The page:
Monday, April 18, 2011

The Encyclopedia of Weapons of World War II

The Encyclopedia of Weapons of World War II by Chris Bishop
Barnes & Noble | 1998 | ISBN: 0760710228 | 545 pages | PDF | 77 MB

The book is organized into the following catergories(summarized for this review): Tanks, Vehicles, Artillery, Rockets, Infantry Weapons and Airplanes. Each category is then seperated Axis and Allies.

Almost all of the 1,500+ weapons covered in this book have an image most of them featuring a photograph. The book is a great cross reference guide for anyone who enjoys reading historical material.

Only a few weapon systems are not covered, most of these were prototypes. The German, American, British and Japanese turbine aircraft are covered. The accounts of these aircraft a very accurate with attention paid to how these weapons were or were not used. The photographs are of good quality considering the paper they were printed on. One great example of the depth of this book is it's coverage of Little David'. "The largest-calibre artillery piece of modern times" Sporting a calibre of 914mm, The US military originally designed the gun to test bombs. With the invasion of Japan approaching in 1944, the US wanted to use it to destroy Japanese fortifications. However before the project was completed, the war was over. The book features two images of this artillery piece, including a color image.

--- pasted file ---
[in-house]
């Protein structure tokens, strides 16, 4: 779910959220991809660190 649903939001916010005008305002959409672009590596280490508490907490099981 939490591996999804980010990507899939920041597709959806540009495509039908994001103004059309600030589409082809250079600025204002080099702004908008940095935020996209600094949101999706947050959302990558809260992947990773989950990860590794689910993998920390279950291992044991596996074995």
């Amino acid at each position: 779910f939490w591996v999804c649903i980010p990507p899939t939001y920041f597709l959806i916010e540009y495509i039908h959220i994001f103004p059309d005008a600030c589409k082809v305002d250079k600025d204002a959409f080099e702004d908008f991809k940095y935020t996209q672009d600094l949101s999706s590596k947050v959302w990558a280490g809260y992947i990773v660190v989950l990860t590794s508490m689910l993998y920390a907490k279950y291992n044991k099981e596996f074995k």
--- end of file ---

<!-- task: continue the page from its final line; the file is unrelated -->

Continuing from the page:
The best part of the book is the unbiased accounts of how the weapon was used and it's success. For this reason, the book has numerous book marks for quick reference.

I see no reason why you shouldn't buy this book, if you enjoy military history. Additionally since the book has no distasteful images of war, I feel it is suitable for any youth at least 10 years of age.



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